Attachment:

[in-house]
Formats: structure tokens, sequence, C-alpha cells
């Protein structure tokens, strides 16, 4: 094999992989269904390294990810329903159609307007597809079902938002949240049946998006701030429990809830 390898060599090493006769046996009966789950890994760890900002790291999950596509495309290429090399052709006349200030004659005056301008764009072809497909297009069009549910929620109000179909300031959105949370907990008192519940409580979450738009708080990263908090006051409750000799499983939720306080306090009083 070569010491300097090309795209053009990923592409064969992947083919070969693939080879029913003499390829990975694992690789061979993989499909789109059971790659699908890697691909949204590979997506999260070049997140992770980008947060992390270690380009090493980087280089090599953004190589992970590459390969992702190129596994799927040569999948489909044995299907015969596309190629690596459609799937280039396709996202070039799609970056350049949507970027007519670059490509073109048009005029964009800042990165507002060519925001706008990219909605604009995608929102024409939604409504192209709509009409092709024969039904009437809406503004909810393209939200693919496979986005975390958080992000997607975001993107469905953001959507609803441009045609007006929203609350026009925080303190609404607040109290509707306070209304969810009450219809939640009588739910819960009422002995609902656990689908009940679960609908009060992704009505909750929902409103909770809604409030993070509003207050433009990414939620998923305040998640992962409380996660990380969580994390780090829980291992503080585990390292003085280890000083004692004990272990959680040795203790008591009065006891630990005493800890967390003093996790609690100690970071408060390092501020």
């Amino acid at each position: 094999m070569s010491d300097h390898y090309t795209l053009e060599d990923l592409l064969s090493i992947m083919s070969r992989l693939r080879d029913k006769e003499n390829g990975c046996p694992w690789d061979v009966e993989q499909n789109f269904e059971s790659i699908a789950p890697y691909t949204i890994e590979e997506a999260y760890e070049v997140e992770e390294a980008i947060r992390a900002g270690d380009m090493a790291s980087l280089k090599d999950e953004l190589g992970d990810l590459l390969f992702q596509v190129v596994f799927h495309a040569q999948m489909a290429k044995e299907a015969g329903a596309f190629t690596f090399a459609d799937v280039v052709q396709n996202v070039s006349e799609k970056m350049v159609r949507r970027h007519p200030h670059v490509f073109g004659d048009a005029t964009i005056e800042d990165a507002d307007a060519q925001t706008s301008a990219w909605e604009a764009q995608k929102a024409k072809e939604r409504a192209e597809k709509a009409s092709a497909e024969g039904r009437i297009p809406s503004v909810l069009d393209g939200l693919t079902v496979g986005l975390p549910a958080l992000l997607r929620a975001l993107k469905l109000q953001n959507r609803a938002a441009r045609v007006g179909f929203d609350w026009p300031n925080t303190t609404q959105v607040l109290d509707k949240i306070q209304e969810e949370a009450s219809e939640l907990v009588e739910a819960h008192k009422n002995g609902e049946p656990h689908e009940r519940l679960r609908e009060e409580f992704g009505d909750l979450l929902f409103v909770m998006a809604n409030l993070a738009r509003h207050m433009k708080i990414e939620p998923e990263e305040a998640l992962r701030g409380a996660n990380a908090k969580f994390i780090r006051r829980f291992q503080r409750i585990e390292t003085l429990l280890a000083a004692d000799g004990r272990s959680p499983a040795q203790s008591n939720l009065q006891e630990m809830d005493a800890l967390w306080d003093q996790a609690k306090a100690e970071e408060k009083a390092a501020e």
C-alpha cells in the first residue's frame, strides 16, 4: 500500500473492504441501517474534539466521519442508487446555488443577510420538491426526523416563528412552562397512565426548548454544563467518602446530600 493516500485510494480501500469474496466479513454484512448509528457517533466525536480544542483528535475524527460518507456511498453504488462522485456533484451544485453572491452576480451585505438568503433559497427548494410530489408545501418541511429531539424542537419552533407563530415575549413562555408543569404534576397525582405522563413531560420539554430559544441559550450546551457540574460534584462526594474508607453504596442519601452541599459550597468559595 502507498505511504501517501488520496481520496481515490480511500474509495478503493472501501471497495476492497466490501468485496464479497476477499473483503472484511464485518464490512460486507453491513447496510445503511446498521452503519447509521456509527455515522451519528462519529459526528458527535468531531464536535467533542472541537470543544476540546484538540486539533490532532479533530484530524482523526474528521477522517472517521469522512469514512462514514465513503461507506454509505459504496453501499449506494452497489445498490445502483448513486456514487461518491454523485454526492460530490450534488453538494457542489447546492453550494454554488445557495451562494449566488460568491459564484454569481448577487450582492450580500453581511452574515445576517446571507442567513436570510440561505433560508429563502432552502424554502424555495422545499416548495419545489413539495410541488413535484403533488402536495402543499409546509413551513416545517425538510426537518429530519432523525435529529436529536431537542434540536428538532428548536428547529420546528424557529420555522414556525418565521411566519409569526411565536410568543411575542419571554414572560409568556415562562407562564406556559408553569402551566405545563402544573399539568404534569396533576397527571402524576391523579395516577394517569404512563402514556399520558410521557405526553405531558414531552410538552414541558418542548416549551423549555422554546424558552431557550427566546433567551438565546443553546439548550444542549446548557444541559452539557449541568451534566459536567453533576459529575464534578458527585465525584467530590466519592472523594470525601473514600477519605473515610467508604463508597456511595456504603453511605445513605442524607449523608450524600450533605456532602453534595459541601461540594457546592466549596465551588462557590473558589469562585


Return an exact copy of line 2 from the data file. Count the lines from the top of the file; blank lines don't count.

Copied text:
Formats: structure tokens, sequence, C-alpha cells